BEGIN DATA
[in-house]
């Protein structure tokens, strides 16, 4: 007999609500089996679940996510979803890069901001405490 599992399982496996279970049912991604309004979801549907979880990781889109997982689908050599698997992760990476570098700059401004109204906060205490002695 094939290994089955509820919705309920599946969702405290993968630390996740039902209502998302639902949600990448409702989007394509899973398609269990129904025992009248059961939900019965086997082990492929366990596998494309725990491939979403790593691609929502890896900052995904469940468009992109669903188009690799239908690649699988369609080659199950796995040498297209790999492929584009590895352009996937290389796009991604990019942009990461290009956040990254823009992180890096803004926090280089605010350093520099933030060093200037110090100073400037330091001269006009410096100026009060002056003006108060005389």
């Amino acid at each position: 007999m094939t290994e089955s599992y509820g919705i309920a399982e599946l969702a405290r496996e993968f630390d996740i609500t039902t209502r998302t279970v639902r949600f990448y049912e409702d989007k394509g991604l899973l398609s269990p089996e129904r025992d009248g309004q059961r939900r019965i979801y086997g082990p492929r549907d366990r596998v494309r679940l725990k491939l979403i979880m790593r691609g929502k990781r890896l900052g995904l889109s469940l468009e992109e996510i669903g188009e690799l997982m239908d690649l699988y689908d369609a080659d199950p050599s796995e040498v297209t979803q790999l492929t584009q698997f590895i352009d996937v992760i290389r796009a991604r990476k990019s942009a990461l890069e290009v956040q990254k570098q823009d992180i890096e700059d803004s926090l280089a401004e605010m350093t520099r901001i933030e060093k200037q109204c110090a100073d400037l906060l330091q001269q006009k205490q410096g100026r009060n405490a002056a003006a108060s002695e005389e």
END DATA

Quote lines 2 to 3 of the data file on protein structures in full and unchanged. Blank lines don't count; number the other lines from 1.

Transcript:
């Protein structure tokens, strides 16, 4: 007999609500089996679940996510979803890069901001405490 599992399982496996279970049912991604309004979801549907979880990781889109997982689908050599698997992760990476570098700059401004109204906060205490002695 094939290994089955509820919705309920599946969702405290993968630390996740039902209502998302639902949600990448409702989007394509899973398609269990129904025992009248059961939900019965086997082990492929366990596998494309725990491939979403790593691609929502890896900052995904469940468009992109669903188009690799239908690649699988369609080659199950796995040498297209790999492929584009590895352009996937290389796009991604990019942009990461290009956040990254823009992180890096803004926090280089605010350093520099933030060093200037110090100073400037330091001269006009410096100026009060002056003006108060005389």
């Amino acid at each position: 007999m094939t290994e089955s599992y509820g919705i309920a399982e599946l969702a405290r496996e993968f630390d996740i609500t039902t209502r998302t279970v639902r949600f990448y049912e409702d989007k394509g991604l899973l398609s269990p089996e129904r025992d009248g309004q059961r939900r019965i979801y086997g082990p492929r549907d366990r596998v494309r679940l725990k491939l979403i979880m790593r691609g929502k990781r890896l900052g995904l889109s469940l468009e992109e996510i669903g188009e690799l997982m239908d690649l699988y689908d369609a080659d199950p050599s796995e040498v297209t979803q790999l492929t584009q698997f590895i352009d996937v992760i290389r796009a991604r990476k990019s942009a990461l890069e290009v956040q990254k570098q823009d992180i890096e700059d803004s926090l280089a401004e605010m350093t520099r901001i933030e060093k200037q109204c110090a100073d400037l906060l330091q001269q006009k205490q410096g100026r009060n405490a002056a003006a108060s002695e005389e």